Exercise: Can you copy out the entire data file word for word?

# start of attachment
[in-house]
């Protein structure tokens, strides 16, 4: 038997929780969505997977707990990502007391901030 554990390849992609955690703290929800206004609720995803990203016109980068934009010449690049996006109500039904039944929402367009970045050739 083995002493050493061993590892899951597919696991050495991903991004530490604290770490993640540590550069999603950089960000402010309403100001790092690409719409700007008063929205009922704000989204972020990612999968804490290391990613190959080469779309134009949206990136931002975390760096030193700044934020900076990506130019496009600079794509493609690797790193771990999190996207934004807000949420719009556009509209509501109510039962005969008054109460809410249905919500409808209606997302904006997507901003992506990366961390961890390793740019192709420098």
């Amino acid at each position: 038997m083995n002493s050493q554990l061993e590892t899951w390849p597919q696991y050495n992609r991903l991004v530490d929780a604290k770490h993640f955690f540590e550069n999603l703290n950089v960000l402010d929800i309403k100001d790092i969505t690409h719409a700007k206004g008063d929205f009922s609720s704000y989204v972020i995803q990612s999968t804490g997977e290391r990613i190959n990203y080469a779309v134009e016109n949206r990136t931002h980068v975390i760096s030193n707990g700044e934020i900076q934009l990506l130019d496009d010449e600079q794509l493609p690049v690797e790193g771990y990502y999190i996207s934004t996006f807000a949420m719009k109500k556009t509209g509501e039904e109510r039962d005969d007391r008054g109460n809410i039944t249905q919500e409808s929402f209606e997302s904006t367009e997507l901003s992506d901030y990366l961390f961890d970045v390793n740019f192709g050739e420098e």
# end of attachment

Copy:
[in-house]
């Protein structure tokens, strides 16, 4: 038997929780969505997977707990990502007391901030 554990390849992609955690703290929800206004609720995803990203016109980068934009010449690049996006109500039904039944929402367009970045050739 083995002493050493061993590892899951597919696991050495991903991004530490604290770490993640540590550069999603950089960000402010309403100001790092690409719409700007008063929205009922704000989204972020990612999968804490290391990613190959080469779309134009949206990136931002975390760096030193700044934020900076990506130019496009600079794509493609690797790193771990999190996207934004807000949420719009556009509209509501109510039962005969008054109460809410249905919500409808209606997302904006997507901003992506990366961390961890390793740019192709420098």
């Amino acid at each position: 038997m083995n002493s050493q554990l061993e590892t899951w390849p597919q696991y050495n992609r991903l991004v530490d929780a604290k770490h993640f955690f540590e550069n999603l703290n950089v960000l402010d929800i309403k100001d790092i969505t690409h719409a700007k206004g008063d929205f009922s609720s704000y989204v972020i995803q990612s999968t804490g997977e290391r990613i190959n990203y080469a779309v134009e016109n949206r990136t931002h980068v975390i760096s030193n707990g700044e934020i900076q934009l990506l130019d496009d010449e600079q794509l493609p690049v690797e790193g771990y990502y999190i996207s934004t996006f807000a949420m719009k109500k556009t509209g509501e039904e109510r039962d005969d007391r008054g109460n809410i039944t249905q919500e409808s929402f209606e997302s904006t367009e997507l901003s992506d901030y990366l961390f961890d970045v390793n740019f192709g050739e420098e």